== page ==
Onpattro (Patisiran) is a 21-mer double-stranded small interfering RNA (siRNA) oligonucleotide that targets 3’-UTR (untranslated region) shared by both normal and mutant TTR mRNAs.  It incorporates 2’-O-methylcytidine and 2’-O-methyluridine at specific locations, with 2´-deoxythymidine dinucleotide overhangs at both 3´ ends.  The RNA duplex is encapsulated in a cationic lipid nanoparticle, which is opsonized with ApoE (apolipoprotein E) to facilitate binding to ApoE receptor present on hepatic cell surface for uptake via endocytosis (Coelho et al., 2013).  Phase 3 clinical trial demonstrated that Onpattro improves the symptoms of adult patients suffering from the hereditary transthyretin amyloidosis (Adams et al., 2018).  One caveat is that the prescription cost for Onpattro could be quite high.



These advances have set the stage for the development of RNA interference therapy for other disorders such as cancer, diabetes, cardiac disease, etc.  Additionally, the potential of utilizing siRNA oligonucleotides to treat infectious diseases (ex. hepatitis B virus) has been investigated.  Previously, for SARS coronavirus, siRNAs targeting the regions in the genome encoding spike protein and ORF1b (NSP12) have been designed (Li B et al., 2005).  Another report showed that siRNA targeting the ‘Leader’ sequence could suppress the replication of SARS coronavirus (Li T et al., 2005).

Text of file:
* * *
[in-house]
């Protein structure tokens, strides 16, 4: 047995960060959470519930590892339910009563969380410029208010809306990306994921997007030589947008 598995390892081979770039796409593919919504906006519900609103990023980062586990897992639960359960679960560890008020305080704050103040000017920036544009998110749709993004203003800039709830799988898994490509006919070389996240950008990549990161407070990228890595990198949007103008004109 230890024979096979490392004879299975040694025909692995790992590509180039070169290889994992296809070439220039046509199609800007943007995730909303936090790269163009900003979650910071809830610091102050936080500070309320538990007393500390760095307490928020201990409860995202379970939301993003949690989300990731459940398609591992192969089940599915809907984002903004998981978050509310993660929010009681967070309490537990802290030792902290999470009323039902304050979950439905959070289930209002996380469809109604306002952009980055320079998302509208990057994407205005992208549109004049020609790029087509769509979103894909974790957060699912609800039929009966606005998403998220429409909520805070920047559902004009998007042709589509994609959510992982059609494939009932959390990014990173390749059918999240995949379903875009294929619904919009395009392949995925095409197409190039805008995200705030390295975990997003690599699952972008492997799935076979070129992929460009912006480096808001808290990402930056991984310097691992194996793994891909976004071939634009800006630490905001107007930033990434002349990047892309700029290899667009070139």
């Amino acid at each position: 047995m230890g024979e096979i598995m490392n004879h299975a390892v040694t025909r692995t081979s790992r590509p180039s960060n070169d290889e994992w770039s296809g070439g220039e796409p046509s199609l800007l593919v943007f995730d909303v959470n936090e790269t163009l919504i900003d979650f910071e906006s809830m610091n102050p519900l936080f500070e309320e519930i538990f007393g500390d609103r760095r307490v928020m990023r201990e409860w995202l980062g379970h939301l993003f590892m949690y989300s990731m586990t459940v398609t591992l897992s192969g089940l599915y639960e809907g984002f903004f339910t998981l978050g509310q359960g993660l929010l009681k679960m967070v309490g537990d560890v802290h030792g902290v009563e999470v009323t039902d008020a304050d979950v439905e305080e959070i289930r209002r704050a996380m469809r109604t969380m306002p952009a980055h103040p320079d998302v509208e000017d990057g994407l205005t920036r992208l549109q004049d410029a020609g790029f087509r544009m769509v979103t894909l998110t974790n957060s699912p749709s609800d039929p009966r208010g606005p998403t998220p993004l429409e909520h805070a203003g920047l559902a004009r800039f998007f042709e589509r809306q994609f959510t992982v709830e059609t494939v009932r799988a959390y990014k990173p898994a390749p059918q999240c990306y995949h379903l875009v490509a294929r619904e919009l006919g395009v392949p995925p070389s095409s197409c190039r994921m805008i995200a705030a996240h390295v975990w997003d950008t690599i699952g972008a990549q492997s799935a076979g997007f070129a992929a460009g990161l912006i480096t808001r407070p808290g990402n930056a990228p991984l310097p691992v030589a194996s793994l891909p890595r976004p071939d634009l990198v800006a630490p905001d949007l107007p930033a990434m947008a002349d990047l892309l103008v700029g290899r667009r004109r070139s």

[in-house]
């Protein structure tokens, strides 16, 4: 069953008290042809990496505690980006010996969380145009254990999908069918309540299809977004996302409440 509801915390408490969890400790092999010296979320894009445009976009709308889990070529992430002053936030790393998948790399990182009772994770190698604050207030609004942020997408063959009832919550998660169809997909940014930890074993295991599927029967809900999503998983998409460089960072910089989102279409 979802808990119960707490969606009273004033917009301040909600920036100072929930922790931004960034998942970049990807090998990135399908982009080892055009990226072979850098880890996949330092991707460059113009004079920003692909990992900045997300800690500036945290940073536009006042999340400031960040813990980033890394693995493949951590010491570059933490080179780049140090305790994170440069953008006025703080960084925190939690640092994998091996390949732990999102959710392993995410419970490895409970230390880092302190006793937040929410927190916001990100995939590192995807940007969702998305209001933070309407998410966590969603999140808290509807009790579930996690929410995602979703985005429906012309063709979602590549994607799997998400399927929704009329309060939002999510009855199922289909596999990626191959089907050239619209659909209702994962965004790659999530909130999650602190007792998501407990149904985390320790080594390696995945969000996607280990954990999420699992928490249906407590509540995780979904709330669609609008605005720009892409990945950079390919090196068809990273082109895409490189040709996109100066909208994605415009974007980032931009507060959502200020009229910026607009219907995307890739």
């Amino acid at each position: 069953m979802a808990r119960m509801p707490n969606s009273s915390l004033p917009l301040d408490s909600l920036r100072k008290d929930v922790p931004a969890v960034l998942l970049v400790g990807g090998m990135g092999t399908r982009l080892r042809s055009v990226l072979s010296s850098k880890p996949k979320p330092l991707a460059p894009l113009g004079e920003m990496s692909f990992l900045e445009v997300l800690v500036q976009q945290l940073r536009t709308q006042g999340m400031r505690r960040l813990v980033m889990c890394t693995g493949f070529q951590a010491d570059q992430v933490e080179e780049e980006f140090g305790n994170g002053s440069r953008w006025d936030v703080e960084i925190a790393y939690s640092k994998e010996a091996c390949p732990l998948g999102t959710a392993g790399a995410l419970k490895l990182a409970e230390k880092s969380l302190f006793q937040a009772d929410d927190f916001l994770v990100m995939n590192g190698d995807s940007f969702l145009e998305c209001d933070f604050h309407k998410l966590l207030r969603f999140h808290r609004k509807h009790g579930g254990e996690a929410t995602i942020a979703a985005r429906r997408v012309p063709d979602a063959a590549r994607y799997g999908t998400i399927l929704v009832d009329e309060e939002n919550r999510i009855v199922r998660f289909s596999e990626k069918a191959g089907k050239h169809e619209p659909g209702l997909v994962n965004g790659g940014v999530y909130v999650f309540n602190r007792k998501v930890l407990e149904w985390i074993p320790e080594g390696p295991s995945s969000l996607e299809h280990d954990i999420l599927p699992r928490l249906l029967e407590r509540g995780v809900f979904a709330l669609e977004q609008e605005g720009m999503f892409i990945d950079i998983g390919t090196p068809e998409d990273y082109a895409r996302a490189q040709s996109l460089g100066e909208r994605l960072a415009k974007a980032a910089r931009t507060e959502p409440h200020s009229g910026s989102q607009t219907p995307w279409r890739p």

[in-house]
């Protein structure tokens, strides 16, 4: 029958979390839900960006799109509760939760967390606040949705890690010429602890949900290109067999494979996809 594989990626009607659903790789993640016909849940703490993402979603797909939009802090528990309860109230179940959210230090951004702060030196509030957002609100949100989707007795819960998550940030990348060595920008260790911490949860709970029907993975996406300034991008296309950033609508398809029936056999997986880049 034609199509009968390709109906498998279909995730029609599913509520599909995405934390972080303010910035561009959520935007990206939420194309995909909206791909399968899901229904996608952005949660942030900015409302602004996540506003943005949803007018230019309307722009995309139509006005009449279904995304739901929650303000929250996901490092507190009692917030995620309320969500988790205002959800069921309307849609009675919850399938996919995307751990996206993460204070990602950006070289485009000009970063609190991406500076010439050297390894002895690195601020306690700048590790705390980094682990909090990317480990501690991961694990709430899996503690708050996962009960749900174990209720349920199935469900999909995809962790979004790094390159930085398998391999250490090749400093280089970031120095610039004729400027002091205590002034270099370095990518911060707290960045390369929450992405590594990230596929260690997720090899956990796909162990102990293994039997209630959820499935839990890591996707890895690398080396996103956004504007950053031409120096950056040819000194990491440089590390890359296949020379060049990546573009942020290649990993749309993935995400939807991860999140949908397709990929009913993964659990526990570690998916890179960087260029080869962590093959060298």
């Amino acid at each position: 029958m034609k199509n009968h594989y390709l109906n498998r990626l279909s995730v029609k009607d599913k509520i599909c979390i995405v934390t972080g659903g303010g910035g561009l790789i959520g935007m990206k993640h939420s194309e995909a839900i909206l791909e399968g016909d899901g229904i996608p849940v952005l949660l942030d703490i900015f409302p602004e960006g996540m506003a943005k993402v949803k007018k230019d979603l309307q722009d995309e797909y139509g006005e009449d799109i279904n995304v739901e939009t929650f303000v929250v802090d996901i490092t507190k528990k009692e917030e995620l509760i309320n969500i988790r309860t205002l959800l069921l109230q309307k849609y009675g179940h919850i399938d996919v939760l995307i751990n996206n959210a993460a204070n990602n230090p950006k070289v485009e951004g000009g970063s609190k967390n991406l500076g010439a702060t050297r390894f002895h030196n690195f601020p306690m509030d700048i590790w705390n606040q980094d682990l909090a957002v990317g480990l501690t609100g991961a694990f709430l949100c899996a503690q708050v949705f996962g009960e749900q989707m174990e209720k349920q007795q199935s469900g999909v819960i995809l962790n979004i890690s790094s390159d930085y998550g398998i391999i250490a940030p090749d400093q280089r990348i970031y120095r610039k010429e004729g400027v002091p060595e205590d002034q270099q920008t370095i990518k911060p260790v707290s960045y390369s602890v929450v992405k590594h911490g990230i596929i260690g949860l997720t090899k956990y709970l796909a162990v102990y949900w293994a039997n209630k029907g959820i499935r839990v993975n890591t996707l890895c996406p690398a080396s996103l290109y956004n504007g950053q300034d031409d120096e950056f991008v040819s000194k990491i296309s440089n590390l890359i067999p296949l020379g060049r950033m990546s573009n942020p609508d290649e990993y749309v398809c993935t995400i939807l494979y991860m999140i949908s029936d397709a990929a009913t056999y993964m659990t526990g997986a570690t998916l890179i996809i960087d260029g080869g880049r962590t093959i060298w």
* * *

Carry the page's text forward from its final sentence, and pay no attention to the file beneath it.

With the event of COVID-19 coronavirus pandemic, there is an avid interest in developing siRNA as prophylactic or therapeutic agent.  Alnylam Pharmaceuticals plans to develop siRNA targeting the host factor ACE2 (angiotensin converting enzyme-2; receptor for COVID-19) or TMPRSS2 (transmembrane protease, serine 2; cleaves spike protein to mediate virus entry) to impede the coronavirus infection.  One challenge in developing siRNA therapeutic is the existence of virus encoded proteins that suppress RNA interference as have been documented for influenza A virus, vaccinia virus, Ebola virus, etc.  In the case of SARS coronavirus, its nucleocapsid protein N may repress RNA interference of the host cell (Cul et al., 2015).